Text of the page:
• I caught your open letter to Tony Burke. It was excellent. I added it as a link. Don’t you find it interesting that the global warming deniers are in the same camp as the GMO boosters? So much for the independence of science. Or more correctly, so much for science as science.

      Reply

    • I also reread your reply and decided that the article needed a reason why this company still exists. I am sure you already knew the reason. Thanks for that important catch. I added two paragraphs on the congressional military industrial complex which fosters (if not initiated) the pattern of corporate immorality described.

      Reply

  2. Posted by Madeleine Love on January 19, 2010 at 8:49 am

    I just looked up RICO. I was wondering how important Monsanto was from an export point of view – bringing in cash.

    Reply

    • The company puts billions into the economy each year, but so would any management that replaced a restructured Monsanto. One with real rules and real monitoring. Under a RICO ruling the government can make the company transparent and put in its own oversight.

      So first look at how they got to make, then export their GMO products. They have a long history of doctored experimental results. The also have a history of highly placed government officials that can push their agenda and turn a blind eye as seen here http://www.nndb.com/company/163/000049016/ They also have a history of lying in court and having key legal figures highly placed as well.

      So they wrote their own rules again, probably cooked the data to support their position again and probably covered their tracks in court as they always have done. This puts them clearly in realm of potentially facing international charges of genocide for current and past practices. Each country has a piece of the story. So it appears the Hague might be a place to go with this. Especially since multiple governments and their victimized citizens around the world are involved.

      The antitrust lawsuit is smoke and mirrors. They already have interlocking directorates and sweetheart deals with their “competitors” and “divestitures.” They also have strong ties to the media which are quite willing to cover for them. This in itself is a form a RICO.

      Although, I may have missed your question altogether :)

      Reply

      • Posted by Madeleine Love on January 20, 2010 at 11:27 am

        You answered the question. Thanks.

        “Strong ties to the media.”

        MADGE put out 18 media releases last year and not one picked up. We wondered if we were doing things wrong – should we be chummier with journalists, or should we become “more snappy” writers… what was wrong with how we were putting out releases? And then there was a reason for me to put out a release on a different issue – every media outlet in the country came running – the news went around Australia on the wire – there was radio, television, the works. When I put out another release on GM, it was completely ignored, as were all that followed. I began to investigate media ownership etc.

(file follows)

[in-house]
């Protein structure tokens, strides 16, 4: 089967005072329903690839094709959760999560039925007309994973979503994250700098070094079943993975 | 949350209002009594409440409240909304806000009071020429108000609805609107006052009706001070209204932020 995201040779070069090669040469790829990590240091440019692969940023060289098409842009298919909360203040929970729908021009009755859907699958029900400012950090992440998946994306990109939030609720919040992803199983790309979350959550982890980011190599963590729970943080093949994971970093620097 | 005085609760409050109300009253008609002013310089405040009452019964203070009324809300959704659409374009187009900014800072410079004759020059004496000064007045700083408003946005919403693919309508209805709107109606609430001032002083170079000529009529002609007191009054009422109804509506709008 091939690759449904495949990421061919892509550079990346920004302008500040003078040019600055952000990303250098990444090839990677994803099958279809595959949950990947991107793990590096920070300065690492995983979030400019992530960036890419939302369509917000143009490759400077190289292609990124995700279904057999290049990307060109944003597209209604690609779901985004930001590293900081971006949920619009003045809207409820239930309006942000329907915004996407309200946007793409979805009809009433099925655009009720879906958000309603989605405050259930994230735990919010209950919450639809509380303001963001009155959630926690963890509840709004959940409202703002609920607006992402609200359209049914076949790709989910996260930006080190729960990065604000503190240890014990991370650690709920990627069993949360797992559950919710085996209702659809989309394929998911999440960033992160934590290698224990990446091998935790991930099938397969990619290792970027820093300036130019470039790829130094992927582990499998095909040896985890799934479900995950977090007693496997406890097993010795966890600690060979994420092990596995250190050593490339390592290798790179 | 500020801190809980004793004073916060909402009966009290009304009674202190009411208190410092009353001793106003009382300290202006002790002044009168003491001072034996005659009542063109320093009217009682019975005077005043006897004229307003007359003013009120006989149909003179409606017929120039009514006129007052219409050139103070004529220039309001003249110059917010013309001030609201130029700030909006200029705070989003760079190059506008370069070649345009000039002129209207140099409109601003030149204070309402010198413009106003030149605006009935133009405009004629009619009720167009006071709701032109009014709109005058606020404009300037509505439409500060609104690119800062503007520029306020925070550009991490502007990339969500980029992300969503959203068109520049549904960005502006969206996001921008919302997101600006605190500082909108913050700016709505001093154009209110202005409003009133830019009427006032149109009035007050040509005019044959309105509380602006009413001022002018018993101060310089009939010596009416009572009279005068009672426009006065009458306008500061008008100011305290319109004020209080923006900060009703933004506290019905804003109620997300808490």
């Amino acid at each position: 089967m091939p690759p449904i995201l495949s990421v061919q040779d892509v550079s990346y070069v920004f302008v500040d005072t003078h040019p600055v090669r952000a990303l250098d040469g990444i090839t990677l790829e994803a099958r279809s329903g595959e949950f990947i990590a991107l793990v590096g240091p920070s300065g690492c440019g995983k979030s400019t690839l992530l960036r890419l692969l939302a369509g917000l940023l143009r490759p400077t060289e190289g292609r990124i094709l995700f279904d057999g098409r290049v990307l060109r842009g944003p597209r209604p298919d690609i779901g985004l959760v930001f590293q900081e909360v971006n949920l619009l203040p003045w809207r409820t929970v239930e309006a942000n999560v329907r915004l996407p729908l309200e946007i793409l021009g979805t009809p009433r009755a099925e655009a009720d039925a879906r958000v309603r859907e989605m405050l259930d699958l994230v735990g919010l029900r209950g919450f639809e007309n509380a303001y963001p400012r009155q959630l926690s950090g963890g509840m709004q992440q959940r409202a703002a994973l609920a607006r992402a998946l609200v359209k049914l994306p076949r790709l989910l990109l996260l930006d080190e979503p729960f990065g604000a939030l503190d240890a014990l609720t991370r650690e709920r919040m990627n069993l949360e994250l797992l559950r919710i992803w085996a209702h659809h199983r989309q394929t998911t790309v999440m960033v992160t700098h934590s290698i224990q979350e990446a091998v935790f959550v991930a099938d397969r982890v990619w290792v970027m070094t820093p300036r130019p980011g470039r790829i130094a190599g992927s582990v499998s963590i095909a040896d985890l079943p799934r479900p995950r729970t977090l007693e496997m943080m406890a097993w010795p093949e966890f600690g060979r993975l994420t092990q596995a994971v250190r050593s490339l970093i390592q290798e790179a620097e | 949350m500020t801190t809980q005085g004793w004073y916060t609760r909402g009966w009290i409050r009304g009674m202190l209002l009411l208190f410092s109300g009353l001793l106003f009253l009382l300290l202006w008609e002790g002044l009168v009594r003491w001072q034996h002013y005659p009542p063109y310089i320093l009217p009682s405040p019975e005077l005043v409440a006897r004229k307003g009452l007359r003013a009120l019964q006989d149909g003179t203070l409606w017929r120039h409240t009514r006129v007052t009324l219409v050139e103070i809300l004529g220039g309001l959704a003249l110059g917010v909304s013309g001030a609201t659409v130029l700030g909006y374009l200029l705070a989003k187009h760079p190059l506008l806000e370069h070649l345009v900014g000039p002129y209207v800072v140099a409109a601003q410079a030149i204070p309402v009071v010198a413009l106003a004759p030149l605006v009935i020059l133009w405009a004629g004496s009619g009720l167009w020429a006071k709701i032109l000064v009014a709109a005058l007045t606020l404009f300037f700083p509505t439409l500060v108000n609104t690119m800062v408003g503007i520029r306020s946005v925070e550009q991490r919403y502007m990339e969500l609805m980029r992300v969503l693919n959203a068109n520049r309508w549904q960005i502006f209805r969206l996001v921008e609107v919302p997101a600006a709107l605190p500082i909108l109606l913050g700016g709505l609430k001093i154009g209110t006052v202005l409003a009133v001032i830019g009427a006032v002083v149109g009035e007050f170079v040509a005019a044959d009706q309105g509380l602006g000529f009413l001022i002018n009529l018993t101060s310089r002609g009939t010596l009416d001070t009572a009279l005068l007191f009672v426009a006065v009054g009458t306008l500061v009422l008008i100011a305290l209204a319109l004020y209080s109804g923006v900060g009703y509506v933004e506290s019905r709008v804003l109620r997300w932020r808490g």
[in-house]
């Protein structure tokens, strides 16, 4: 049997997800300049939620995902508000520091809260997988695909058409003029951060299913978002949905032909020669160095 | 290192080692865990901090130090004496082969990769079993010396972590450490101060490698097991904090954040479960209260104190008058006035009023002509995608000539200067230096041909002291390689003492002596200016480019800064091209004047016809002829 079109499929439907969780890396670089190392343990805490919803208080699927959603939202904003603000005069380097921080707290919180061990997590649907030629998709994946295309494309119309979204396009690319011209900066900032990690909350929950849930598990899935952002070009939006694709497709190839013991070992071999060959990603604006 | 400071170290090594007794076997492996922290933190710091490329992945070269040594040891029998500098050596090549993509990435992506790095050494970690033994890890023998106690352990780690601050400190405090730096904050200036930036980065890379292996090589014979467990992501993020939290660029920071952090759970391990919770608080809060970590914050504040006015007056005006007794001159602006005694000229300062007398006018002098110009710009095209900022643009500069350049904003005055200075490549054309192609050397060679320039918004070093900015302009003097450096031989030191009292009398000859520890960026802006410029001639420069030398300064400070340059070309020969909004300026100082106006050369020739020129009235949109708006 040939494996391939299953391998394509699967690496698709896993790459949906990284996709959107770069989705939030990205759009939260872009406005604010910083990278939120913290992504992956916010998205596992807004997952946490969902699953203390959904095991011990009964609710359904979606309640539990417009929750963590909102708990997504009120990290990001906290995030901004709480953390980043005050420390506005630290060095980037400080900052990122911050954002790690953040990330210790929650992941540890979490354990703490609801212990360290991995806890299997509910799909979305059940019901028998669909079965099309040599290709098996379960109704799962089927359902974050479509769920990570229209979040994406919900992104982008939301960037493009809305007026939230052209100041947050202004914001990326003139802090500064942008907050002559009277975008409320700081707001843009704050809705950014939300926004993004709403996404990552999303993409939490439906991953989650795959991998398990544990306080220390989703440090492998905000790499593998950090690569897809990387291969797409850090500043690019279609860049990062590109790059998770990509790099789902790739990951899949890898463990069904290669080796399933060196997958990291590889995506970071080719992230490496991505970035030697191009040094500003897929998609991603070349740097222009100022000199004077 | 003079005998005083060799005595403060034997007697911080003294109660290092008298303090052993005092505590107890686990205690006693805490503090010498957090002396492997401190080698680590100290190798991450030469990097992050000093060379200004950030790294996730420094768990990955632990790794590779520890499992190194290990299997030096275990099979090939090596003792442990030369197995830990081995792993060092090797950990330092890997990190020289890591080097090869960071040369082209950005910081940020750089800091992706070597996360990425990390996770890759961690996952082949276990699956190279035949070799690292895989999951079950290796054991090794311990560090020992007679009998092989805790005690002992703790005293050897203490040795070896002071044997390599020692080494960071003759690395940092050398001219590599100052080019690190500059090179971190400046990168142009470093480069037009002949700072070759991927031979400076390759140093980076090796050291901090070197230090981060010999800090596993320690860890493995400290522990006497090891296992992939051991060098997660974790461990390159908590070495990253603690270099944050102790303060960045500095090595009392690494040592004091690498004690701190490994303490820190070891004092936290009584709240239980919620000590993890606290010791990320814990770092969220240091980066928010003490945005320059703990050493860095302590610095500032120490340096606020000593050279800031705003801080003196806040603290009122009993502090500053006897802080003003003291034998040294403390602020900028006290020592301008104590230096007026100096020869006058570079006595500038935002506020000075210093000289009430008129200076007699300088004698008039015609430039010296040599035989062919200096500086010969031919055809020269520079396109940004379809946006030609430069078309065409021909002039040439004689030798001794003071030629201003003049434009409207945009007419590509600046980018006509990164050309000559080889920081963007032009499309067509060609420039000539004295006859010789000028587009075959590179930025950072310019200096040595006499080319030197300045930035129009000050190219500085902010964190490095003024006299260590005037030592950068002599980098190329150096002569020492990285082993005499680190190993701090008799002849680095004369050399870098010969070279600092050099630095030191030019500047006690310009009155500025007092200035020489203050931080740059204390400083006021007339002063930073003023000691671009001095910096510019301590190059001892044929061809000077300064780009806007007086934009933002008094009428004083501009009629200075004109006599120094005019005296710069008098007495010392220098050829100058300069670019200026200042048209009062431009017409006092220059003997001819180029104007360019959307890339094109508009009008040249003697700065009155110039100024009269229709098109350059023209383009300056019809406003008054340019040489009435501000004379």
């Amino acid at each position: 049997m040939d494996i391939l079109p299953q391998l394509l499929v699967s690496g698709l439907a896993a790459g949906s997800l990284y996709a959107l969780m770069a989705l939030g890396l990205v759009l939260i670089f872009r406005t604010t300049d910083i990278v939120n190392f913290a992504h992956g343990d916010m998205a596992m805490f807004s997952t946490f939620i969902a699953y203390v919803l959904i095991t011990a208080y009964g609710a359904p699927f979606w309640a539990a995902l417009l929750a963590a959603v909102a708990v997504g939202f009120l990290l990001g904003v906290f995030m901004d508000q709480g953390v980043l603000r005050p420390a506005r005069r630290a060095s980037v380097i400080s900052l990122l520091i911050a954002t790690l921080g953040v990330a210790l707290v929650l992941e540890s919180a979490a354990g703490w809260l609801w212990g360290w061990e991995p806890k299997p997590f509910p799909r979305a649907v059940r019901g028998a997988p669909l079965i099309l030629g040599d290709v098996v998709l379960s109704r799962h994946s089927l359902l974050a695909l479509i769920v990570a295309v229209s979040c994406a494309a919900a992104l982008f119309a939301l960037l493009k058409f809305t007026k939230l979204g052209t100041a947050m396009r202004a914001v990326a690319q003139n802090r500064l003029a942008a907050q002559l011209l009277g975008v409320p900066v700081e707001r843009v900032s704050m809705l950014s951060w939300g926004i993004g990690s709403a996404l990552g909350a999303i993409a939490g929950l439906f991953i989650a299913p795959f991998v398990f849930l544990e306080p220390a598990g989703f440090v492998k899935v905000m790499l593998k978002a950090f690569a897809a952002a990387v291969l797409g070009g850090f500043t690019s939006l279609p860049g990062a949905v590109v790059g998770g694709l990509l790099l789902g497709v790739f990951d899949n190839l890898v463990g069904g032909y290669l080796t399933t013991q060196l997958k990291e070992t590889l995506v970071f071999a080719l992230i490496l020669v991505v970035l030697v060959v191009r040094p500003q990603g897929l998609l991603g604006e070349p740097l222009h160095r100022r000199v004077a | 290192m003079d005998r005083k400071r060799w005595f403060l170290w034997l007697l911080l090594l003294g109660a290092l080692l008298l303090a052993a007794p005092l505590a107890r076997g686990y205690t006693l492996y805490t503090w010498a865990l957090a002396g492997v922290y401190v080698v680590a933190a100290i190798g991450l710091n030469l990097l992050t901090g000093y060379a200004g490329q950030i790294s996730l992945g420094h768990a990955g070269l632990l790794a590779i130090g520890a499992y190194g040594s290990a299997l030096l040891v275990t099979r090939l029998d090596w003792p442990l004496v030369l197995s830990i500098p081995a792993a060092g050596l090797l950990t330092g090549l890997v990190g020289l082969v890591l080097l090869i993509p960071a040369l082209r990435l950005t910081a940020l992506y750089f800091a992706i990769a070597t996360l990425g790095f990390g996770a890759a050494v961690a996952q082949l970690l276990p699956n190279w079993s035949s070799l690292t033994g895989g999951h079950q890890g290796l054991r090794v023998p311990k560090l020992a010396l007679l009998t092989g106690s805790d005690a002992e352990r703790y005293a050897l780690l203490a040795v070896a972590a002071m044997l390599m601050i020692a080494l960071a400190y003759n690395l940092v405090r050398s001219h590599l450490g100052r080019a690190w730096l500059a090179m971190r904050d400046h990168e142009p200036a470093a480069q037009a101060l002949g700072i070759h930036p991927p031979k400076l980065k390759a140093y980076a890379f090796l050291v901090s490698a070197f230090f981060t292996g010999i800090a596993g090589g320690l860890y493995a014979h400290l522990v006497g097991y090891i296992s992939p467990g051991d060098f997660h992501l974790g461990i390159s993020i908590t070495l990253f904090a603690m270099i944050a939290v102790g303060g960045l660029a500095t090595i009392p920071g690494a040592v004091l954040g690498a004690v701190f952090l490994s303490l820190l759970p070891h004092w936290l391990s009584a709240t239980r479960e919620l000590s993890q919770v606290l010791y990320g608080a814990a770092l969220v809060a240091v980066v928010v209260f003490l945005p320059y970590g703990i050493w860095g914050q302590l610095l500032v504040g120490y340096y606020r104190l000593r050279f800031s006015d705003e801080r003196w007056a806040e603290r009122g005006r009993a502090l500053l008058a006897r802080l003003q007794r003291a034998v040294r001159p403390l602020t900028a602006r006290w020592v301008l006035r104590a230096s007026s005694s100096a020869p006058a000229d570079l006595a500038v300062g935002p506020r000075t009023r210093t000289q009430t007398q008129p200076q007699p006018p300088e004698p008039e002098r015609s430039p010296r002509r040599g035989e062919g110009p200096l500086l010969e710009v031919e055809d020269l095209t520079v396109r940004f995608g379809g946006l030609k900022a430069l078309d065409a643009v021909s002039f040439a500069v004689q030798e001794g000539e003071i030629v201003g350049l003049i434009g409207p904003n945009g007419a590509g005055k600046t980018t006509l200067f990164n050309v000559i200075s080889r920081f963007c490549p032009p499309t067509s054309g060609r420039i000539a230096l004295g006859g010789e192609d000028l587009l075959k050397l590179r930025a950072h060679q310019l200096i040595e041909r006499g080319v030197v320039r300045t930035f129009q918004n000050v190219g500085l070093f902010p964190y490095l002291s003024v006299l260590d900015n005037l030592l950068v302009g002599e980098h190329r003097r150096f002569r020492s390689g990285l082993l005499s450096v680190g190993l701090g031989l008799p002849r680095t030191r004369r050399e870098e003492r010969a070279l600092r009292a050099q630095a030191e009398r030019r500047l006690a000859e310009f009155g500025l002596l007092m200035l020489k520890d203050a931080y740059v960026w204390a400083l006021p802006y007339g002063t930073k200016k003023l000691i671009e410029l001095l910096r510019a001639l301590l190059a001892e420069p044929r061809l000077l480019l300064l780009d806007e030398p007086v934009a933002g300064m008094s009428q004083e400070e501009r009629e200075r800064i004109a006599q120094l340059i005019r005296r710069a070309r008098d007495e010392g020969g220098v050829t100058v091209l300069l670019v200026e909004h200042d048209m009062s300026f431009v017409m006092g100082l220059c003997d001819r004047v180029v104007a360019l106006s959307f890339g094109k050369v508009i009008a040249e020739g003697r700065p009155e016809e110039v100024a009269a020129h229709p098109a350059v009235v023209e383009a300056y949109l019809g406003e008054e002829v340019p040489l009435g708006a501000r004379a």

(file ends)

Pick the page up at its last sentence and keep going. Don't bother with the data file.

We put out a release in January, and although one should NEVER EVER criticise the media if one wants publicity, we’d decided to toss in the media as an avenue of mass communication, and gave a brief reference to GM being a beneficiary of media systems.

        A journalist contacted me, furious: “Explain the media bit to me, your people seem to be very intent on including the media in your conspiracy theories, and yet you want us to continue providing coverage on media releases like this?”

        It was easy to reply to… “If ‘you’ in your sentence refers to MADGE Australia, you [journalist] have never provided us coverage.” “We put out 18 media releases last year to no response, and many more the year before, to no response. Yet we know that the releases are read, aka your response.

        After a couple of exchanges I rang him up. We talked civily. He said he was absolutely open and completely unbiased. I sent him a lot of material on a rang of topics on GM (a lot of it easy-read), we’ve chatted on the phone another time, and he hasn’t published anything, unless I’ve missed it. In Victoria where I live, Murdoch owns the biggest paper. The second biggest [Fairfax] merged with the Rural Press a few years ago.

        After this exchange we got some media advice. The advisor (a former journalist) was adamant that there was very little top down pressure to suppress stories – she said it was just lazy journalism. And yet…

      • And yet… his CYA attitude reflected not just his complacency, but the very conspiracy that he says doesn’t exist. Is that what you were about to say? Nietzche would have used — :)

      • Posted by Madeleine Love on January 21, 2010 at 5:21 am

        Since we had great trust in the skill and care of the advisor, and knew her personal rejection of GM, we had to rationalise the media advisor’s view of reality vs what appeared to be the obvious. For a journo who isn’t really sure on the topic, would it be sufficient for an editor to express a bit of concern over whether she understands enough of the tricky GM topic to write and publish an article? – would that be sufficient for most journo’s to back off on the basis of self-insecurity, perhaps not then recognising the top down influence? Surely it is a topic that would greatly interest the public and sell a paper and ignite a lot of letter-writing. Surely an enthusiastic editor could say to a journo – “Get out there and learn about it and write us an article – I know it’s tricky, do your best – these MADGE people keep sending us releases – try them – and ring Monsanto “.